Researchers are also supporting the idea that music is powerful medicine. Music memories seem to be stored and accessed differently than our “declarative” or event-specific memories. Even individuals with cognitive and memory deficits find their musical memories are intact. 

Integrating familiar songs with personal experiences has been shown to help and motivate individuals who struggle to retrieve and process their personal lives and memories (Fraile et al, 2019).

MMM continues to support this new frontier of the scientific relationship between music and the brain, and vows to educate our audience and outreach with the latest information regarding its various health benefits.

In light of the COVID-19 pandemic, MMM has now moved to an online global platform through Zoom led by our Board-Certified Music Therapist, where our seniors and their caregivers can enjoy music-making and socialization from the comfort and safety of their own homes. 

 

We meet every Monday, Wednesday, and Friday, from 1:00 - 2:00 PM PST.

This is a FREE SERVICE for anybody to join in on the fun!

 

To join our Zoom sessions, please click the link below:

https://zoom.us/j/6378877508

(If you do not have Zoom installed, you will be prompted to install Zoom—follow the on-screen instructions and click the link again to join)

FOR MORE INFORMATION ABOUT MMM, CONTACT CAROL AT: 818-326-0500 OR INFO@MUSICMENDSMINDS.ORG

 


5th Dementia Band in Concert

II've Got Rhythm - 5th Dementia Band

Music Mends Minds Theme Song

Alzheimer's Outlook Far From Bleak

Category Alzheimer's / Posted on 15 Feb 2018 by Administrator

by Alzheimers / Dementia Rotary Action Group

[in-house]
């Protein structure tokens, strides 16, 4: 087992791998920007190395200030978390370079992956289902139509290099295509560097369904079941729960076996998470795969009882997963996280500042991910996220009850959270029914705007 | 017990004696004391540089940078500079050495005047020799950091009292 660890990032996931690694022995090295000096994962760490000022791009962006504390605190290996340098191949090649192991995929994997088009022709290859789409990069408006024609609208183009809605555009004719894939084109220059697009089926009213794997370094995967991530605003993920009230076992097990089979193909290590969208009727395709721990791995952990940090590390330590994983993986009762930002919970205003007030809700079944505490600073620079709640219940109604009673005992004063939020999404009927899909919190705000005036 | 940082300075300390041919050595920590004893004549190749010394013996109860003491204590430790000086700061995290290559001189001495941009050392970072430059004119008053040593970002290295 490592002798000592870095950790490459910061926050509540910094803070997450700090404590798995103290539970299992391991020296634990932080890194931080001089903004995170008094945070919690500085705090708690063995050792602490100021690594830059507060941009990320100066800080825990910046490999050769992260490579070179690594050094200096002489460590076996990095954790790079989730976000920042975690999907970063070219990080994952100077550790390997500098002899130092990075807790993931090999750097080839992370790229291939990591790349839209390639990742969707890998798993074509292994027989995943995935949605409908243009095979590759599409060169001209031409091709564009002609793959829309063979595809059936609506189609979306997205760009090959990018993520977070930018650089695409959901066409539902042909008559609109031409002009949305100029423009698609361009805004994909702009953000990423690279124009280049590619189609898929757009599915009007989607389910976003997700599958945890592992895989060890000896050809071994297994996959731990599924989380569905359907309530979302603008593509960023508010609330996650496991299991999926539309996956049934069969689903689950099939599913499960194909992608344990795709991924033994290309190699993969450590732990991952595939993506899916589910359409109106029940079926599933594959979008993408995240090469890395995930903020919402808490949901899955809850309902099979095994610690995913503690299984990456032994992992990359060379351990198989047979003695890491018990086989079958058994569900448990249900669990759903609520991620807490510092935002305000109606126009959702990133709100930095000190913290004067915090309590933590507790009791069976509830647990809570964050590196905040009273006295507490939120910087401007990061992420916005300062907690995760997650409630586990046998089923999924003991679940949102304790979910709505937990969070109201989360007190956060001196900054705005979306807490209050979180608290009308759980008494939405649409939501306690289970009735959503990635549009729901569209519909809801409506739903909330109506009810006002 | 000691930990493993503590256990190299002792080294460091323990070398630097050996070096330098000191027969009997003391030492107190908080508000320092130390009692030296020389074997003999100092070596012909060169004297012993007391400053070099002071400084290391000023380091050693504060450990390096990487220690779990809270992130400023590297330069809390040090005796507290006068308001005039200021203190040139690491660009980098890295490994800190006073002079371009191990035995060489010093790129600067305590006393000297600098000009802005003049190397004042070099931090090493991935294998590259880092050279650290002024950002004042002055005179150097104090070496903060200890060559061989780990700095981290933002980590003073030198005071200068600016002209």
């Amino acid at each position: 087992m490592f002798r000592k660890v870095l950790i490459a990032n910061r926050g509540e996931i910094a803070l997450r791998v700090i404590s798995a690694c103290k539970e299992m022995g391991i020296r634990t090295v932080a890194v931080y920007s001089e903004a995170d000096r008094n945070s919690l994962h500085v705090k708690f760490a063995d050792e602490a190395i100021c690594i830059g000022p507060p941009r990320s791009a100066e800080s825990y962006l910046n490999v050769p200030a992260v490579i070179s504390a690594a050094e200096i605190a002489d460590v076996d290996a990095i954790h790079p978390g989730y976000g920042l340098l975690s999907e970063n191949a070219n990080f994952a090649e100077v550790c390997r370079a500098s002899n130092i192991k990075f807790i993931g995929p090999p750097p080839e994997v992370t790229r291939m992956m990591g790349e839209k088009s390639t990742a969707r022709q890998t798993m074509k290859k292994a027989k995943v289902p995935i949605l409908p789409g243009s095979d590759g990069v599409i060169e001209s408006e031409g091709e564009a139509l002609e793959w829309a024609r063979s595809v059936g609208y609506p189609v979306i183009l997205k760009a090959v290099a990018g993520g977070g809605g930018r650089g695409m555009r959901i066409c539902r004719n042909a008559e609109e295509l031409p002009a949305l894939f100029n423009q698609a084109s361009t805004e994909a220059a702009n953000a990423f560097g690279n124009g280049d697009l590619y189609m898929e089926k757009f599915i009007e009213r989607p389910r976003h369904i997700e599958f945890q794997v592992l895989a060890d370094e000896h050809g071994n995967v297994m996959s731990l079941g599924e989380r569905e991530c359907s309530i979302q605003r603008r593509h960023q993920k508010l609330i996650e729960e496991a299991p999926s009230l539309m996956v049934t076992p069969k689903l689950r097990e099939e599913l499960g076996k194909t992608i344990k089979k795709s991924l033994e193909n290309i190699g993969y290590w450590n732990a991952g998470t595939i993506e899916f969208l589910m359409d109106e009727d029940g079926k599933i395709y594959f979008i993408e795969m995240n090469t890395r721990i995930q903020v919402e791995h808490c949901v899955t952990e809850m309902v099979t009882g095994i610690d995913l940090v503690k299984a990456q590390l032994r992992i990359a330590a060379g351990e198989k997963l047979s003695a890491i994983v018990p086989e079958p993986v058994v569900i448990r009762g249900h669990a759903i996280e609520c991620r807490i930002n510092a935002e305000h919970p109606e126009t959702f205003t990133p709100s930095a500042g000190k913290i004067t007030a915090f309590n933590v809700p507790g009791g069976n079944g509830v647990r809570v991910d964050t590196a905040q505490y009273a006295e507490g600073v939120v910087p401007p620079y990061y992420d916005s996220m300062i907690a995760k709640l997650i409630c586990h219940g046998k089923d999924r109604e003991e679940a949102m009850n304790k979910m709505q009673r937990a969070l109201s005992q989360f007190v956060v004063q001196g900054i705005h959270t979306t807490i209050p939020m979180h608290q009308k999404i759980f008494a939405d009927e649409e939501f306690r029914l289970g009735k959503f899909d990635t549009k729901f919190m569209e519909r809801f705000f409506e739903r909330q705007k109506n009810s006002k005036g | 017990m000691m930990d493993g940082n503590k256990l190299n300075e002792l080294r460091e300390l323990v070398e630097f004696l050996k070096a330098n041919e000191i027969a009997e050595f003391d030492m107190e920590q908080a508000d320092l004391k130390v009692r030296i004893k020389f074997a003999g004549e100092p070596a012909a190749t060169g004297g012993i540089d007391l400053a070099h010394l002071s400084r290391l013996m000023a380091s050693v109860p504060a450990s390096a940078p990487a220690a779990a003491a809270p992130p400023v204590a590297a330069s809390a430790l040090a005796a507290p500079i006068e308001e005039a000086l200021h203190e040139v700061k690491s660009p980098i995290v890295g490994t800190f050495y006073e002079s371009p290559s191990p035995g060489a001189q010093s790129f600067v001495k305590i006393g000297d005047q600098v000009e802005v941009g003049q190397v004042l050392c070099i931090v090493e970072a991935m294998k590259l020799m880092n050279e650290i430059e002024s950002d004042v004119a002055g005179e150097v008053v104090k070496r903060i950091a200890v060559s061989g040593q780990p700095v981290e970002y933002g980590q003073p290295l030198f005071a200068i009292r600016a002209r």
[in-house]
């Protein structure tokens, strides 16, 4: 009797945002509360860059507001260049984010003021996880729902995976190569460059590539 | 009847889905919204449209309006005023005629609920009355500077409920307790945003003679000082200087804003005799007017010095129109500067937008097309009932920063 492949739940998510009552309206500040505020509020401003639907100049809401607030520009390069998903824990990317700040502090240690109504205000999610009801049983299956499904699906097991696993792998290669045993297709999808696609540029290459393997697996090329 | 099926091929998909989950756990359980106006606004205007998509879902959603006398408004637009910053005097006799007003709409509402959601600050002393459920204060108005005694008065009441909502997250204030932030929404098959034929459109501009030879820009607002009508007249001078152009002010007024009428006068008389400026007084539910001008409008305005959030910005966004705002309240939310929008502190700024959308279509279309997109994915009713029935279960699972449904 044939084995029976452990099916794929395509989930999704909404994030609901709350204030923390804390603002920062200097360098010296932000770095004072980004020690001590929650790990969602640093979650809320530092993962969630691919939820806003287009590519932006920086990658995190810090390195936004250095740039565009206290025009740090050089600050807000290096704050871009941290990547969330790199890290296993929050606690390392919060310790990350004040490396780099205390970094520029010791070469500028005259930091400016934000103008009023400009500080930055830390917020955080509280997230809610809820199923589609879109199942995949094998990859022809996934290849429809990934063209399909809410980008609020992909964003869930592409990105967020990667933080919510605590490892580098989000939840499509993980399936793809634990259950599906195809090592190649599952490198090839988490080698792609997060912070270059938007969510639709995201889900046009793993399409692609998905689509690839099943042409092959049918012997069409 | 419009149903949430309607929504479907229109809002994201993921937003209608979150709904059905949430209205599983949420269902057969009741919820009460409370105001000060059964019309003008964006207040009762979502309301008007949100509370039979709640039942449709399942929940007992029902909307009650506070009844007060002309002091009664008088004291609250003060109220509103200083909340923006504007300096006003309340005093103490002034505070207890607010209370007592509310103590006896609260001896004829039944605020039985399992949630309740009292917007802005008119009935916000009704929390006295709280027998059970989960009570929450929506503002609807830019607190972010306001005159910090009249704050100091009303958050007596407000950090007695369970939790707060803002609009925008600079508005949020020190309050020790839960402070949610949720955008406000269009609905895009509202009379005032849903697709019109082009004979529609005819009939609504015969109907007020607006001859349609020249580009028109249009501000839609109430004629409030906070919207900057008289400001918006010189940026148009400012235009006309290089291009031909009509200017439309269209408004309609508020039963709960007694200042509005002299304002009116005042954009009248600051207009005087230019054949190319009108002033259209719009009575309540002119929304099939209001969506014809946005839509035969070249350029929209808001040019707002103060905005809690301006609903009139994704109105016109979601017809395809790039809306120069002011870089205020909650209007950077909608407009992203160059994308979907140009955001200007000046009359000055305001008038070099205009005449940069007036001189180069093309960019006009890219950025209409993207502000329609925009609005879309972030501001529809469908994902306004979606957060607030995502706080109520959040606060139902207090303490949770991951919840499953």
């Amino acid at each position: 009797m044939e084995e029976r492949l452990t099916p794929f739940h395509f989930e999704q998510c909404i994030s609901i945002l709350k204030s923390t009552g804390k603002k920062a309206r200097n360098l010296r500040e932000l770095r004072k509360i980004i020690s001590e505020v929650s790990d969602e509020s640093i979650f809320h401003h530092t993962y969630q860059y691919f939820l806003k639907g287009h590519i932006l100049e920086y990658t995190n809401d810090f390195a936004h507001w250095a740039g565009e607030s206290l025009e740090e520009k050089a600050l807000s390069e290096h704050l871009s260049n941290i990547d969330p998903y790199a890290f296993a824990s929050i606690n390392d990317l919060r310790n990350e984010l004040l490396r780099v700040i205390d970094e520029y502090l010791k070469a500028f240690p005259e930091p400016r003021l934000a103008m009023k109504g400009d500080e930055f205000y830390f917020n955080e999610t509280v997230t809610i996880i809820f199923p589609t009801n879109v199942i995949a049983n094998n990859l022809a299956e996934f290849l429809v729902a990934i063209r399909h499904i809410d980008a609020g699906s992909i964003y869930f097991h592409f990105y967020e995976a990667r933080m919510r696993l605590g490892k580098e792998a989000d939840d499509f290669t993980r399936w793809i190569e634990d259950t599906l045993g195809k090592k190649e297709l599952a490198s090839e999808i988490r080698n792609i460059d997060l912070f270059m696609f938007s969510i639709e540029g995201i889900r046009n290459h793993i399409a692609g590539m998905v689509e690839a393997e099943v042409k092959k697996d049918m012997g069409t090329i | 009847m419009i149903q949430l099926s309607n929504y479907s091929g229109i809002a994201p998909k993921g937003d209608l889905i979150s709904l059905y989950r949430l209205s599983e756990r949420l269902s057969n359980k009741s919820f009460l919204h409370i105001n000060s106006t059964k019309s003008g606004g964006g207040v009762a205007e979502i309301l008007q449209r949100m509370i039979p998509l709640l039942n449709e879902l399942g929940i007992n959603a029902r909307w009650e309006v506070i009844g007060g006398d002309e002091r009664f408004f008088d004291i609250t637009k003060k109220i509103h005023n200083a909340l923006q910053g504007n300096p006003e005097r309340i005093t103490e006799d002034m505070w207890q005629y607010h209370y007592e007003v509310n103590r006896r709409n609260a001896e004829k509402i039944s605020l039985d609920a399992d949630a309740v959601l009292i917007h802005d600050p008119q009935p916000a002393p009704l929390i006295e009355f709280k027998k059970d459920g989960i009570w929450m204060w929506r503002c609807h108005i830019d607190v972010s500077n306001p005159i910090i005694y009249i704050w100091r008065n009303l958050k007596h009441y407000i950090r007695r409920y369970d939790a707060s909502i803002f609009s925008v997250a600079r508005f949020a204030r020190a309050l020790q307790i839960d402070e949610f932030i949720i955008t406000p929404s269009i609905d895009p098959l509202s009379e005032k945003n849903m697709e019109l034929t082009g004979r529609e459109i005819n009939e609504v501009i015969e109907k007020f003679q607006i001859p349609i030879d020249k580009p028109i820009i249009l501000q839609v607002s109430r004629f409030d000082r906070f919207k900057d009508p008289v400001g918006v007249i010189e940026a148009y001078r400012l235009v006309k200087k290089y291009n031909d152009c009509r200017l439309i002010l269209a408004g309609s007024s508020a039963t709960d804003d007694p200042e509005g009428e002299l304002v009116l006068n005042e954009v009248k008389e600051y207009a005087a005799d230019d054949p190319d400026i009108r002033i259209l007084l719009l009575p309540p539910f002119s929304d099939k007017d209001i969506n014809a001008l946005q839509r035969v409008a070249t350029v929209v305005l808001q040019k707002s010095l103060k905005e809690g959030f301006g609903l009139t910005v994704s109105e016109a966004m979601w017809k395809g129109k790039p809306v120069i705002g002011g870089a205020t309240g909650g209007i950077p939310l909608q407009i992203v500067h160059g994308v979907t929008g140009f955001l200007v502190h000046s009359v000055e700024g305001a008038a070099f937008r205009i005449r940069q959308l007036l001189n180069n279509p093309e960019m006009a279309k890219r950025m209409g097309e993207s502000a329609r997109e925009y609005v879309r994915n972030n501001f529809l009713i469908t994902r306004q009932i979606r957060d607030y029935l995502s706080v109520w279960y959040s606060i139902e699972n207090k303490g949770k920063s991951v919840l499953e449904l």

by Alzheimer's

Comments Off on “Alzheimer’s Outlook Far From Bleak”

In an interview with the Journal of the American Medical Association (JAMA), Drs. Rudy Tanzi and Berislav Zlokovic of the Cure Alzheimer’s Research Consortium discuss why recent drug trials produced less-than-promising results, and why they are optimistic about the future of the field. Tanzi and Zlokovic also describe how their own research on topics like infection and brain vasculature are helping to develop a more complete understanding of Alzheimer’s and identify new targets for intervention.

Read the full interview

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Air Pollution & Alzheimer's

Category Alzheimer's / Posted on 3 Feb 2018 by Administrator

by Alzheimers / Dementia Rotary Action Group

by Alzheimer's, Cure Alzheimer's Fund

Comments Off on Air Pollution & Alzheimer’s: New Findings from Caleb Finch, Ph.D.

New findings from the lab of Caleb Finch, Ph.D., provide strong evidence for a causal link between Alzheimer’s disease and air pollution. Scientists have long suspected that small-particle air pollution, which comes from vehicle exhaust and other sources, might increase risk for the disease. Finch’s work, published in Nature on Tuesday, supports this theory with both epidemiological and toxicological evidence.

Finch and his colleagues studied the effects of air pollution in two ways. First, they analyzed health data from a cohort of over 3,600 elderly women across the United States over a period of 11 years, comparing dementia rates in areas with relatively more or less air pollution. Next, they looked for amyloid plaques – a hallmark of Alzheimer’s disease – in the brains of mice exposed to common air pollutants. Both studies indicated an increase in risk for dementia from exposure to high levels of small-particle air pollution.

Finch’s work was supported with a grant from Cure Alzheimer’s Fund.

Read more about the study

Read the full paper in Nature